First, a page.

Quill and Quire

Preview

« Back to
Quillblog

Q&A: Timothy Caulfield on debunking Gwyneth Paltrow

Timothy Caulfield (photo: Akiko Taniguchi)

In Is Gwyneth Paltrow Wrong about Everything? (Viking Canada), health science expert and confessed pop-culture fan Timothy Caulfield draws from data and personal field research (including the set of American Idol) to explore how celebrity culture and the desire for fame affects our health, ambitions, and emotional well-being.

Why Gwyneth? I don’t mean to pick on Gwyneth – I actually think she’s terrific. One of the reasons I picked her is that she seems with it, and is smart, and that she’s been exposed to rational thought, but despite all that, she’s become the perfect icon of these irrational views on health. And unlike other celebrities that pontificate about health, she’s holding herself up as an expert, which makes her a fair target.

Why did you personally test celebrity diets for the book? Anecdotes aren’t evidence but it’s important to experience what others do, and then use that to inform the available evidence. It’s also important to appreciate the other perspective on these issues. Plus I was just curious to see what the impact was.

How did you do on Gwyneth’s fast? It was brutal. I make a joke that if Gwyneth is really doing this on a regular basis, she’s pretty tough. The caffeine withdrawl was insane, and the food was disgusting. But part of the suffering adds to the appeal – it’s like running a marathon – and that adds to the feeling that “I’ve really done something.”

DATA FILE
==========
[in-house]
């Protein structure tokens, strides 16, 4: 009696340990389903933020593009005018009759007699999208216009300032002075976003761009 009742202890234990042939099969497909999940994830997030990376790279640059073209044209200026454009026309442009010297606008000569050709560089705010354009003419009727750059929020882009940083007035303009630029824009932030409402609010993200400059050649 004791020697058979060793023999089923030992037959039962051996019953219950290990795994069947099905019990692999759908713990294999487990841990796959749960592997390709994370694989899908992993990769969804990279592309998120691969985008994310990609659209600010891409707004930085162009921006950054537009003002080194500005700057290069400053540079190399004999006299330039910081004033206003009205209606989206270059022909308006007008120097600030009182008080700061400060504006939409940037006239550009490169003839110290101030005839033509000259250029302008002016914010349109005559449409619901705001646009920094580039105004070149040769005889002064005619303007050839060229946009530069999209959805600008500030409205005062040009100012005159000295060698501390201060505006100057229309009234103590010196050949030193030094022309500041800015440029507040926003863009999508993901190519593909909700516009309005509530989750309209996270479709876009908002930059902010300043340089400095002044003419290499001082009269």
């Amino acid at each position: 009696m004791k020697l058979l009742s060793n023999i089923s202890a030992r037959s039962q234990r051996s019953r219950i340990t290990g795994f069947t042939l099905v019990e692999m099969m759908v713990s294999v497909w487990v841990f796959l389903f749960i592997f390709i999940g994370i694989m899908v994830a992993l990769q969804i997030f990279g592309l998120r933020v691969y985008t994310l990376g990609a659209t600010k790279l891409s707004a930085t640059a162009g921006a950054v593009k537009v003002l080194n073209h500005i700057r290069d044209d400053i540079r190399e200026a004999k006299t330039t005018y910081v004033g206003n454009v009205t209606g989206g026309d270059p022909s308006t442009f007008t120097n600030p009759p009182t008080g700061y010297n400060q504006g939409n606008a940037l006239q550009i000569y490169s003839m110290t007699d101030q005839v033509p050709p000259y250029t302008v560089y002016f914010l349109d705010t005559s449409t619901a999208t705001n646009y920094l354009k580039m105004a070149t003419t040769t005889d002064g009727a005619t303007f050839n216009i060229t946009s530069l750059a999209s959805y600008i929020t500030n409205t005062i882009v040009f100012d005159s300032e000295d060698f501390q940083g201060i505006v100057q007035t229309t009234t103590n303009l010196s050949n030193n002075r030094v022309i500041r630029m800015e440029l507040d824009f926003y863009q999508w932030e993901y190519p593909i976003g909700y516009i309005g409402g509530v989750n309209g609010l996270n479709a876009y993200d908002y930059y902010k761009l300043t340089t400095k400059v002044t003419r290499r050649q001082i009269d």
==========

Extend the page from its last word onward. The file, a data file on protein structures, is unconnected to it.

Can we be critical of celebrity culture and still enjoy it? One of the challenges is that celebrity culture is everywhere – we can’t help but let it influence us. But if you’re aware of all our cognitive biases hopefully it’s a little liberating and freeing from that pressure.

Was there anything that surprised you while conducting your research? I was surprised at how little good independent research there was on cosmetics and beauty products. But if you step back and reflect on it, who would pay for it? Given the amount that people invest in the products, and the role they play in people’s lives, maybe we do need to look at it more critically.